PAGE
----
How the brain processes social information: searching for the social brain

Annu Rev Neurosci. 2004;27:697-722. doi: 10.1146/annurev.neuro.27.070203.144148.

Abstract

Because information about gender, kin, and social status are essential for reproduction and survival, it seems likely that specialized neural mechanisms have evolved to process social information. This review describes recent studies of four aspects of social information processing: (a) perception of social signals via the vomeronasal system, (b) formation of social memory via long-term filial imprinting and short-term recognition, (c) motivation for parental behavior and pair bonding, and (d) the neural consequences of social experience. Results from these studies and some recent functional imaging studies in human subjects begin to define the circuitry of a "social brain." Such neurodevelopmental disorders as autism and schizophrenia are characterized by abnormal social cognition and corresponding deficits in social behavior; thus social neuroscience offers an important opportunity for translational research with an impact on public health.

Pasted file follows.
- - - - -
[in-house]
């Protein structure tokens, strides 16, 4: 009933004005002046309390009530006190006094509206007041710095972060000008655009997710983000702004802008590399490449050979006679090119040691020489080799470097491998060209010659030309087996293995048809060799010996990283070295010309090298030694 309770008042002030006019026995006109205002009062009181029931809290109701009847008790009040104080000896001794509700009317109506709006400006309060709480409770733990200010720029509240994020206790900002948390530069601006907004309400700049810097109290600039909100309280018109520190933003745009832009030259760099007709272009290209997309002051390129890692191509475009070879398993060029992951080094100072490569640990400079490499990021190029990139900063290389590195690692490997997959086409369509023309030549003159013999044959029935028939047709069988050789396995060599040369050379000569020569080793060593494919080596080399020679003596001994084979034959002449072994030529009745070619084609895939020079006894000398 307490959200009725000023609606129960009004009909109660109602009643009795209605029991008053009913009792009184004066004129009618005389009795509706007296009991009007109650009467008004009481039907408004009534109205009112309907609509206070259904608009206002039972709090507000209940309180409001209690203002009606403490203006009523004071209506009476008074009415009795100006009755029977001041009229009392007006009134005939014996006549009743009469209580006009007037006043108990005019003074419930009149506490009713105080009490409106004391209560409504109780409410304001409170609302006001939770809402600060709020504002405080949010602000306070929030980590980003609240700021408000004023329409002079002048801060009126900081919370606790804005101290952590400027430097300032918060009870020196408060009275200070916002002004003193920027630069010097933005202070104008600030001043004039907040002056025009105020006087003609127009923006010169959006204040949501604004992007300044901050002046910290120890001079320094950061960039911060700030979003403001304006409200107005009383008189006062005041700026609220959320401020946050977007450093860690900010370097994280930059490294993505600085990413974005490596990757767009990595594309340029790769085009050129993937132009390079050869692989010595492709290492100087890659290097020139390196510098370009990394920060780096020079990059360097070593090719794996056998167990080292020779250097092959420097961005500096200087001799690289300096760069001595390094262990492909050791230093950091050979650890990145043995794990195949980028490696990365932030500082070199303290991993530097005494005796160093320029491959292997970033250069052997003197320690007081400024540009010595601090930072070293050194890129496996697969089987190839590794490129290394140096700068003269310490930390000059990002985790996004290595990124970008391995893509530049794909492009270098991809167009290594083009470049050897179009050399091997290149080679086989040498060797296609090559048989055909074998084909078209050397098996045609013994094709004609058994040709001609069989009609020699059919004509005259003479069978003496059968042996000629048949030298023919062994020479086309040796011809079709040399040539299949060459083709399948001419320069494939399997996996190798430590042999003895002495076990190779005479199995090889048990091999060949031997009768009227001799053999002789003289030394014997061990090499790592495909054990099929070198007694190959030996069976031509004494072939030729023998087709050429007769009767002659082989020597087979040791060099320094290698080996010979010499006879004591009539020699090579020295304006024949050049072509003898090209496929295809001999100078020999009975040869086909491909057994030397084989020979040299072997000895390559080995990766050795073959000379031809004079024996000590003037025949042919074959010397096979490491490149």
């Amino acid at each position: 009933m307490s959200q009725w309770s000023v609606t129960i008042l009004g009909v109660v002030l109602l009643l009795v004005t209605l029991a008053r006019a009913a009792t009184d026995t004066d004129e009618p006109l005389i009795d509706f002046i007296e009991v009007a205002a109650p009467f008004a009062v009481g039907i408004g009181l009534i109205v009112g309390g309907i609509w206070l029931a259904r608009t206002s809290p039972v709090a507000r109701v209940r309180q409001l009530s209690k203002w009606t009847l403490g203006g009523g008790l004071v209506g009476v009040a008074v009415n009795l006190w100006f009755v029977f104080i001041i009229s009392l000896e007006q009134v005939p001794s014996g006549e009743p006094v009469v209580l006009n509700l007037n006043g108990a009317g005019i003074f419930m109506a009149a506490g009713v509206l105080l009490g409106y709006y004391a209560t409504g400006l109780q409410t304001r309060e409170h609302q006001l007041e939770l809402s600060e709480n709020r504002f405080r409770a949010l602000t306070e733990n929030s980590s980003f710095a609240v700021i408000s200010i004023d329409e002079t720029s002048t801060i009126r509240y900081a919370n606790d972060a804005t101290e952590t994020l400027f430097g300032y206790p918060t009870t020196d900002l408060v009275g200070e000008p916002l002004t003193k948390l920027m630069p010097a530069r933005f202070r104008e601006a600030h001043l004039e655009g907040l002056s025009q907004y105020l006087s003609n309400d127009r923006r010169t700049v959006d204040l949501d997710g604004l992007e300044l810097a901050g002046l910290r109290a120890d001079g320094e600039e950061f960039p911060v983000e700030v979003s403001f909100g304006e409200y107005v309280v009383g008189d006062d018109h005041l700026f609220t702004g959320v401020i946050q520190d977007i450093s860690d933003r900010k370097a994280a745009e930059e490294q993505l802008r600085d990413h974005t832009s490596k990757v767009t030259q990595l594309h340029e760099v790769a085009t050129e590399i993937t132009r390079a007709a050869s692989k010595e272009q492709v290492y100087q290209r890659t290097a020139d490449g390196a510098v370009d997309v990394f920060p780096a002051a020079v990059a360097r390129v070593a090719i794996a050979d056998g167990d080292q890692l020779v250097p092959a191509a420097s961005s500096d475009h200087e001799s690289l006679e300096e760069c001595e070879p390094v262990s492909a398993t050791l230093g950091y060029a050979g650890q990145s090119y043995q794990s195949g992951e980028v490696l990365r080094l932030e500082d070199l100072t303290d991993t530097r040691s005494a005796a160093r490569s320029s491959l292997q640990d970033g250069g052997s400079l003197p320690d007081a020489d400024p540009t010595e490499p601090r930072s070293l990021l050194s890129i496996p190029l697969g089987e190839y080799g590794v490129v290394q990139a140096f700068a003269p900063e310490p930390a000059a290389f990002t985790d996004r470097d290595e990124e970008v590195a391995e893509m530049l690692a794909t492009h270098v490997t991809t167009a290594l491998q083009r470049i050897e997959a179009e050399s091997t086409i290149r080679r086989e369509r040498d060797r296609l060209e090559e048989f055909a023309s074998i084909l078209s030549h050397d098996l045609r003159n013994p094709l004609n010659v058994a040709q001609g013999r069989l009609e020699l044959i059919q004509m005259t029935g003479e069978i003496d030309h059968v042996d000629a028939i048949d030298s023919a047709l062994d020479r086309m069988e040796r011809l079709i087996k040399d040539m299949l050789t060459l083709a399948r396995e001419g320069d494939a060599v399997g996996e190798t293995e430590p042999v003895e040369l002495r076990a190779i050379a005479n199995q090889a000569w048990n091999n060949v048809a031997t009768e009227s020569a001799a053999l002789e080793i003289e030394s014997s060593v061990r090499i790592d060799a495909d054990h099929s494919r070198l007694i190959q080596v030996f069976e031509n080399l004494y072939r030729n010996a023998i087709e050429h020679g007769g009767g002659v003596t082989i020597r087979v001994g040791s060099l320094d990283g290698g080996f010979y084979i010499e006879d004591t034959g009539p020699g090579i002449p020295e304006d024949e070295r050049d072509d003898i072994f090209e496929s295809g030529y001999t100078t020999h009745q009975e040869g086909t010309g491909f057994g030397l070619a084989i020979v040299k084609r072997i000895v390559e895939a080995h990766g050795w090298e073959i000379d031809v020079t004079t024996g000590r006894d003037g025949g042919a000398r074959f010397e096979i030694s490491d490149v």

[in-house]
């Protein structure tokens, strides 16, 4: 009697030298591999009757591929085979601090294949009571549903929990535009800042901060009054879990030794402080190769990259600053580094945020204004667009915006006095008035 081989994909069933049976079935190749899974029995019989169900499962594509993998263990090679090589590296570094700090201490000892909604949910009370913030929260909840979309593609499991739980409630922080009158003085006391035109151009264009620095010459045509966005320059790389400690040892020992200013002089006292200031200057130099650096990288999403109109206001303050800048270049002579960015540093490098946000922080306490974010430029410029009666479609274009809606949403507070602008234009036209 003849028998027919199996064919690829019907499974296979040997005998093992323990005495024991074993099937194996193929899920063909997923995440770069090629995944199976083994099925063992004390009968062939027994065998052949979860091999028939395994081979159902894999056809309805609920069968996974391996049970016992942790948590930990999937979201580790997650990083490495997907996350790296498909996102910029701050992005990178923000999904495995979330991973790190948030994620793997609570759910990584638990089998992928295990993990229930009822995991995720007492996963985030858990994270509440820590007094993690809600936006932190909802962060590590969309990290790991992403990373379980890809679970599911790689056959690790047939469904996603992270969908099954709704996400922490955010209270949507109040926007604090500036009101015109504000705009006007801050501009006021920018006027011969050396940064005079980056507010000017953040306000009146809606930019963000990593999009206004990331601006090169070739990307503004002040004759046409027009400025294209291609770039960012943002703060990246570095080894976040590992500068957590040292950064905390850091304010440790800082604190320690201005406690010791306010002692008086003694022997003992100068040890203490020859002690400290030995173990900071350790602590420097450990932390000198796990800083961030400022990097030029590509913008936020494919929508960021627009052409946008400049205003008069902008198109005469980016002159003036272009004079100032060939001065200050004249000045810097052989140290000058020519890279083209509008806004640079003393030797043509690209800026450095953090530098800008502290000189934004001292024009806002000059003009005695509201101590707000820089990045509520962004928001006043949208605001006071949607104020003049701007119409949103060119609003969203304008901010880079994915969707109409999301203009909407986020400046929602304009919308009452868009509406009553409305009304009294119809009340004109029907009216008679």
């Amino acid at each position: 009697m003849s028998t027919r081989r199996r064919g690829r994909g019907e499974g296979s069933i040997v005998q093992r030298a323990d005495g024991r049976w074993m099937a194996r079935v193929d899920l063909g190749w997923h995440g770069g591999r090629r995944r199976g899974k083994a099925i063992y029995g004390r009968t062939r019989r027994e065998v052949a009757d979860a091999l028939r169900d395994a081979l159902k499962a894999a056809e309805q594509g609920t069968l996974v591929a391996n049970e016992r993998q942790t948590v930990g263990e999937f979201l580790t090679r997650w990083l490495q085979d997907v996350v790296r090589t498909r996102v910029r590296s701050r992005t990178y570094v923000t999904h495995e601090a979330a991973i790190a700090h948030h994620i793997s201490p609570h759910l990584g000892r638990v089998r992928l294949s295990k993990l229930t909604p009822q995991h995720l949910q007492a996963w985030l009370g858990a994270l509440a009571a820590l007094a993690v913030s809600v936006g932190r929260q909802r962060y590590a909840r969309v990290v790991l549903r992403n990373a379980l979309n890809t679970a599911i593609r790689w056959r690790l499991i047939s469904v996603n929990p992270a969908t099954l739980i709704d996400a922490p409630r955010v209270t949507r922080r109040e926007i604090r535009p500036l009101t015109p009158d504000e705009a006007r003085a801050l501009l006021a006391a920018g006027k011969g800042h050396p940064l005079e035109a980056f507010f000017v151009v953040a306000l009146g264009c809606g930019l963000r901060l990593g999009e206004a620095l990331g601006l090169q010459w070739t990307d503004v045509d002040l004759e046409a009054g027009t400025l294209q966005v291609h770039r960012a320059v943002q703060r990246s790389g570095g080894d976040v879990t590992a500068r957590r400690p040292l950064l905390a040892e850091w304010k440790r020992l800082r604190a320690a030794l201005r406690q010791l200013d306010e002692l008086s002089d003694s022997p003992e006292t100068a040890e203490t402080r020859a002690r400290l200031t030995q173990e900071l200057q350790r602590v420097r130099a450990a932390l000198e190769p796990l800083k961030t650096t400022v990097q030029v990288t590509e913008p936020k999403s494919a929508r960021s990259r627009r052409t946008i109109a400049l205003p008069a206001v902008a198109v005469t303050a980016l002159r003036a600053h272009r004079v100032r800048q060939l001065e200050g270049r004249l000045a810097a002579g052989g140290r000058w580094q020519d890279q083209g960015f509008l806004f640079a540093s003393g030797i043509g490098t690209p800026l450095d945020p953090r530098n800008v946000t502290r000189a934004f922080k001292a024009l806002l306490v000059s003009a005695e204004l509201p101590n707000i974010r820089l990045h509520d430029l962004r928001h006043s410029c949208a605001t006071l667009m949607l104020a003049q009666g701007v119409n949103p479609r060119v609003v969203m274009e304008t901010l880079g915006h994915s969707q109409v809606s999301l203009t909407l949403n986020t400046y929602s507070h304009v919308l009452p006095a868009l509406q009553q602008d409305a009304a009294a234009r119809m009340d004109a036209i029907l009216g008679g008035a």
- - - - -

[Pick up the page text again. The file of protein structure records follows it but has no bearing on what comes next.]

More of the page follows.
Publication types

  • Research Support, U.S. Gov't, P.H.S.
  • Review

MeSH terms

  • Animals
  • Brain / physiology*
  • Cognition Disorders / etiology
  • Cognition Disorders / physiopathology
  • Humans
  • Imprinting, Psychological / physiology
  • Memory / physiology
  • Pair Bond
  • Parenting / psychology*
  • Social Behavior*
  • Socialization
  • Vomeronasal Organ / physiology*